I’m sure that, like the Basis of Union itself, Thompson’s study will “disturb many”.

If you cannot deal with a church which affirms critical biblical scholarship and which welcomes the ministry of LGBT people, be prepared to be disturbed.

If you believe such historic Christian affirmations as the Incarnation and the Trinity are artifacts of the past rather than a source of liberating possibilities in the present and the future, be prepared to be disturbed.

If you believe that the UCA (like Ms. Mary Poppins) is already “practically perfect in every way” (particularly in your own congregation) rather than a work in progress, be prepared to be disturbed.

In any event, enjoy the disturbance.
 
(This review first appeared in the September 2016 issue of Crosslight.)

Wednesday, 24 August 2016

Hospitality: according to Jesus or according to Hyacinth Buckét?: a sermon (Hebrews 13:1-8, 15-16; Luke 14:1, 7-14)

In our gospel lesson, Jesus went to the home of a leading Pharisee to eat a meal on the Sabbath.  This in itself may be startling to anyone who was taught the old (and highly misleading) Christian stereotype that the Pharisees were ultra-conservative, “fundamentalist” wowsers who were implacable opponents of Jesus.  Obviously in this case, Jesus had a sufficiently good relationship with a leading Pharisee to be invited to dine with him on the most significant day of the week.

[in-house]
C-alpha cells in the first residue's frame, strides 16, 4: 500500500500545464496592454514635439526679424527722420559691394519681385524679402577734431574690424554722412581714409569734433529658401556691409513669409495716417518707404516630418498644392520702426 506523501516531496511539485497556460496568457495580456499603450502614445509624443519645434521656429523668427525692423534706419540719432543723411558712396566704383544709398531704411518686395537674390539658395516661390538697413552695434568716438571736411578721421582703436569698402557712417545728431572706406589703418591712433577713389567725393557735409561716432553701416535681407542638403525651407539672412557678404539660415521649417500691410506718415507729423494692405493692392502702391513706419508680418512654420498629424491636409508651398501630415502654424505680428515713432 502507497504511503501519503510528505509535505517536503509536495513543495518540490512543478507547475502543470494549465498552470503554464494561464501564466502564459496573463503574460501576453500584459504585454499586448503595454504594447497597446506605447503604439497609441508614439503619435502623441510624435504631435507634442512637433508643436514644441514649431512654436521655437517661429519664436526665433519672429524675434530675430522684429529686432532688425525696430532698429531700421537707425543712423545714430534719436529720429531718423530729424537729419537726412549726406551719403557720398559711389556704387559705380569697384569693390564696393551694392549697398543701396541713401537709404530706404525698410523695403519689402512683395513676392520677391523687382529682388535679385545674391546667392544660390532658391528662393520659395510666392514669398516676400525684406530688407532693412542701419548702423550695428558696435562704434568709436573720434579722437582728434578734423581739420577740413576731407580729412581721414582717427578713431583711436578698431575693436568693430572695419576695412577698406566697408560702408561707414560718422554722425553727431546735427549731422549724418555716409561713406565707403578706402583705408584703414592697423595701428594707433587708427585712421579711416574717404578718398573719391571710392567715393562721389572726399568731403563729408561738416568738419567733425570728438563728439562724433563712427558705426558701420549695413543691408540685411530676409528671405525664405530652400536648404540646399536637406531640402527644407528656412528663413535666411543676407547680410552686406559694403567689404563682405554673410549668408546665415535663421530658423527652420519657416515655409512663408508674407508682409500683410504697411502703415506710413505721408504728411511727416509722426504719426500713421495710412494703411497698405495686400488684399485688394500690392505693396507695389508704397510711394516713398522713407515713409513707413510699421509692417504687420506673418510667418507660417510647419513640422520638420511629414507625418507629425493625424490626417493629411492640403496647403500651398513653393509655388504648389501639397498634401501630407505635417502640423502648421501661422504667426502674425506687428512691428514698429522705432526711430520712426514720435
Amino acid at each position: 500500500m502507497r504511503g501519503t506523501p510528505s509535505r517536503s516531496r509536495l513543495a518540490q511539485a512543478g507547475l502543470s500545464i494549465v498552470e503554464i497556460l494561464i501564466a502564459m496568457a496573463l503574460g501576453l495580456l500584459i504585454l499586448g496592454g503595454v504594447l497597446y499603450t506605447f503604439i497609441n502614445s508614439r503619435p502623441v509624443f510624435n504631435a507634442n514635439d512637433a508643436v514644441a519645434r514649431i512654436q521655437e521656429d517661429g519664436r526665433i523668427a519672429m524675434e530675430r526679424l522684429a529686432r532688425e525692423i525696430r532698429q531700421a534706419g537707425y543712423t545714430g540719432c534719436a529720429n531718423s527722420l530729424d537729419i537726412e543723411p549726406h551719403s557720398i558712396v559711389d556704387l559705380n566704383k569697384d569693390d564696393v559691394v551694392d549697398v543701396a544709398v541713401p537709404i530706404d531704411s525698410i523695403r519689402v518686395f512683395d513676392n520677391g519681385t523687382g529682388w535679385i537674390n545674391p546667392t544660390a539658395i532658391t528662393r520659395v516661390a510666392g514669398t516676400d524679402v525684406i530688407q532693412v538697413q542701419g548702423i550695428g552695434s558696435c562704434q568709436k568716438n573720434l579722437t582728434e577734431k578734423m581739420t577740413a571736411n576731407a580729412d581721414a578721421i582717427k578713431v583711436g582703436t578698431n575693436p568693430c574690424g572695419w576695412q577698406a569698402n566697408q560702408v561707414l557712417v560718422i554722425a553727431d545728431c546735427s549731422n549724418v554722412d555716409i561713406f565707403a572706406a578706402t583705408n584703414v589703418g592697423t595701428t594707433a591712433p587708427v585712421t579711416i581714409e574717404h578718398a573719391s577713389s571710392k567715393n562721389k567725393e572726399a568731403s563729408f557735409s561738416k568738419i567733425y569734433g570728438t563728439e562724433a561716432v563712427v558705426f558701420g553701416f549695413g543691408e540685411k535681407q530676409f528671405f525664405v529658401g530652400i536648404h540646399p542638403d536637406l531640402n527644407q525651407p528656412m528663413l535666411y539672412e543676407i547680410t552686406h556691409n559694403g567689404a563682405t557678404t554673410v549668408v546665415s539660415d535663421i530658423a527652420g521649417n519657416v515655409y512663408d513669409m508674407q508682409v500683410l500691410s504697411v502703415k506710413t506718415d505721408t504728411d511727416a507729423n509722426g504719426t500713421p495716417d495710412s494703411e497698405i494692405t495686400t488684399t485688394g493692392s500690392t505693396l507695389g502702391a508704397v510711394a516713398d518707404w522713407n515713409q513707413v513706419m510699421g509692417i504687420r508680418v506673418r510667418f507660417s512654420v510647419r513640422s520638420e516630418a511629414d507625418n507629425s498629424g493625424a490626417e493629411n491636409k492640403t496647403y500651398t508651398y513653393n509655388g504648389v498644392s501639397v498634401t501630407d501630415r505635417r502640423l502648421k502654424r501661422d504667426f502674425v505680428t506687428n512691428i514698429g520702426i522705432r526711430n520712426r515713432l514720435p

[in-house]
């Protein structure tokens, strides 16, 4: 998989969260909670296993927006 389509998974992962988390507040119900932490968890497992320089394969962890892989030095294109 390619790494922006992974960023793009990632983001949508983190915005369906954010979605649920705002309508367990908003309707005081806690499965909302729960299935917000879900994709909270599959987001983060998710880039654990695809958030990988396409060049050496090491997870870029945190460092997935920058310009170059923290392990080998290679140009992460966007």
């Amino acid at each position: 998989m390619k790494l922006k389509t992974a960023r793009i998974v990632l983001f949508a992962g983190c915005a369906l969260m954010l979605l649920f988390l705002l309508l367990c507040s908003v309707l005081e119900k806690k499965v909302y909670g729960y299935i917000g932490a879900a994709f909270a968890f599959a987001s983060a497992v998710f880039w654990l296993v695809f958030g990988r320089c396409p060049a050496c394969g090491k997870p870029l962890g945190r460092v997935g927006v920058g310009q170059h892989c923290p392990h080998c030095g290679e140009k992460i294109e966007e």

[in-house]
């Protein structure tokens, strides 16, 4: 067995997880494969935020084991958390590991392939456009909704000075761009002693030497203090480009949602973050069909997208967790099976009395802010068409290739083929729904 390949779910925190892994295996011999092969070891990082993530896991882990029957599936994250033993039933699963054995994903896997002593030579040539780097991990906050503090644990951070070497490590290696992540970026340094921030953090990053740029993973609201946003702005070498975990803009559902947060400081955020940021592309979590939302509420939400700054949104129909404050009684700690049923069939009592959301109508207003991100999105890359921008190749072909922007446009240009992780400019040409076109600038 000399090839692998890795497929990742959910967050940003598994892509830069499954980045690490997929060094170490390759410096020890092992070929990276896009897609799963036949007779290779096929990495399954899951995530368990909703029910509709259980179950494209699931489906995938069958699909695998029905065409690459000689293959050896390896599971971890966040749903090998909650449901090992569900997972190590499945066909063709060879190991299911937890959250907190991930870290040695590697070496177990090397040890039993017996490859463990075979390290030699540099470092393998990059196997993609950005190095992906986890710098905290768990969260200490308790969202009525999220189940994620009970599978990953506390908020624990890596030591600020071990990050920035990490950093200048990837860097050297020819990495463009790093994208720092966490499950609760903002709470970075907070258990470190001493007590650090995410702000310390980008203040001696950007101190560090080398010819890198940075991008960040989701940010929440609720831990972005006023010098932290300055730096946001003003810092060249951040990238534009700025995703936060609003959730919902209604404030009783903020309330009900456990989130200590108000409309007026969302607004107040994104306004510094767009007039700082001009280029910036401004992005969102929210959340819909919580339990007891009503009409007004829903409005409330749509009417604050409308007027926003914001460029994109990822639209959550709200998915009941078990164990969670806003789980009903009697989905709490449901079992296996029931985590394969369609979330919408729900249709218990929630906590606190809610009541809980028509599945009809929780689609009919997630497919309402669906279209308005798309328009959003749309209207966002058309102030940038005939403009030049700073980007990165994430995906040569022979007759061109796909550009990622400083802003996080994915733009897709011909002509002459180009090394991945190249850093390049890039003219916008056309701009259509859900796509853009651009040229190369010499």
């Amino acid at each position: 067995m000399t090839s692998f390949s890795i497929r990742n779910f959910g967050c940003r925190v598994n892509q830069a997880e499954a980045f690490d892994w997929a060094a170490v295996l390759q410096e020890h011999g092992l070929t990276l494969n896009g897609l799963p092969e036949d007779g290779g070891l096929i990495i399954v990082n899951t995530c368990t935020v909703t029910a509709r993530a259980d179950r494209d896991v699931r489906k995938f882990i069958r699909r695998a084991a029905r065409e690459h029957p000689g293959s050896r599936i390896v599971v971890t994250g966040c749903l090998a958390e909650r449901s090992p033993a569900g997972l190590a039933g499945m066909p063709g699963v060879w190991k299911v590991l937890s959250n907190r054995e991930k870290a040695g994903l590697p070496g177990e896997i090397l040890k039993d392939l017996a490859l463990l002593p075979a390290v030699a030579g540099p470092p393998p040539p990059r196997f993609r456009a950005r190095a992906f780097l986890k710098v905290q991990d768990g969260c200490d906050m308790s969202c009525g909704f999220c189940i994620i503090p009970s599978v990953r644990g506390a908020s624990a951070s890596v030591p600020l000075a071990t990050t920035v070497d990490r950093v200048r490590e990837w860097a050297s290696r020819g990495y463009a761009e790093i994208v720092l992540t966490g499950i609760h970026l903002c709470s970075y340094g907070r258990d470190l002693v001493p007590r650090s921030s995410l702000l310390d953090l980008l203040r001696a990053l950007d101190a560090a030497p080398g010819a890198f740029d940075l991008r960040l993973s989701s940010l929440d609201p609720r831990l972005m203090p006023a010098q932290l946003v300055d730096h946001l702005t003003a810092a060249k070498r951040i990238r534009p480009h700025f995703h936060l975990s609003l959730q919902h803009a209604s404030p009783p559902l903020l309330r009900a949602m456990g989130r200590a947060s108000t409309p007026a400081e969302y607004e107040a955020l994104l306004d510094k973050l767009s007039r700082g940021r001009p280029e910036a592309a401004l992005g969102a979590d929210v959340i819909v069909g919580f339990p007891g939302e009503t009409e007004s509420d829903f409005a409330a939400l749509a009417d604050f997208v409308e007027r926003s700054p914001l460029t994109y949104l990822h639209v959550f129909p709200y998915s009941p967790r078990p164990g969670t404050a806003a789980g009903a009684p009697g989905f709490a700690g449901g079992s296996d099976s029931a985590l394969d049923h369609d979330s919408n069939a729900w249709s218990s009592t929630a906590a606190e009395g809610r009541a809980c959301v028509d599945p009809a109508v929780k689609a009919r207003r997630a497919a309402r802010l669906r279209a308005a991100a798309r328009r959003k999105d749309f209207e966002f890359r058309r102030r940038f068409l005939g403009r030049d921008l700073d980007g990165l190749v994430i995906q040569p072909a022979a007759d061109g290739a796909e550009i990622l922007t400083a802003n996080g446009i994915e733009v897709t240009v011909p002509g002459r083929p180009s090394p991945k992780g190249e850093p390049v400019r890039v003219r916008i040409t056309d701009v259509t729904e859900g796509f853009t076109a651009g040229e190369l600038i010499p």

Anyway, on this occasion, Jesus saw his fellow-guests trying to finesse the seating plan, choosing for themselves those seats which were, as the British used to say, “above the salt”.  In response to this, Jesus said a few things about human behaviour whenever we are either the guest or the host at a dinner-party, comments which go far beyond mere table manners.

In regard to being someone’s guest, Jesus said:

When you are invited by someone to a wedding banquet, do not sit down at the place of honour, in case someone more distinguished than you has been invited by your host; and the host who invited both of you may come and say to you, ‘Give this person your place,’ and then in disgrace you would start to take the lowest place.
 
But when you are invited, go and sit down at the lowest place, so that when your host comes, he may say to you, ‘Friend, move up higher’; then you will be honoured in the presence of all who sit at the table with you.  For all who exalt themselves will be humbled, and those who humble themselves will be exalted.

As well, in regard to being someone’s host, Jesus said:

When you give a luncheon or a dinner, do not invite your friends or your brothers or your relatives or rich neighbours, in case they may invite you in return, and you would be repaid.  But when you give a banquet, invite the poor, the crippled, the lame, and the blind.  And you will be blessed, because they cannot repay you, for you will be repaid at the resurrection of the righteous.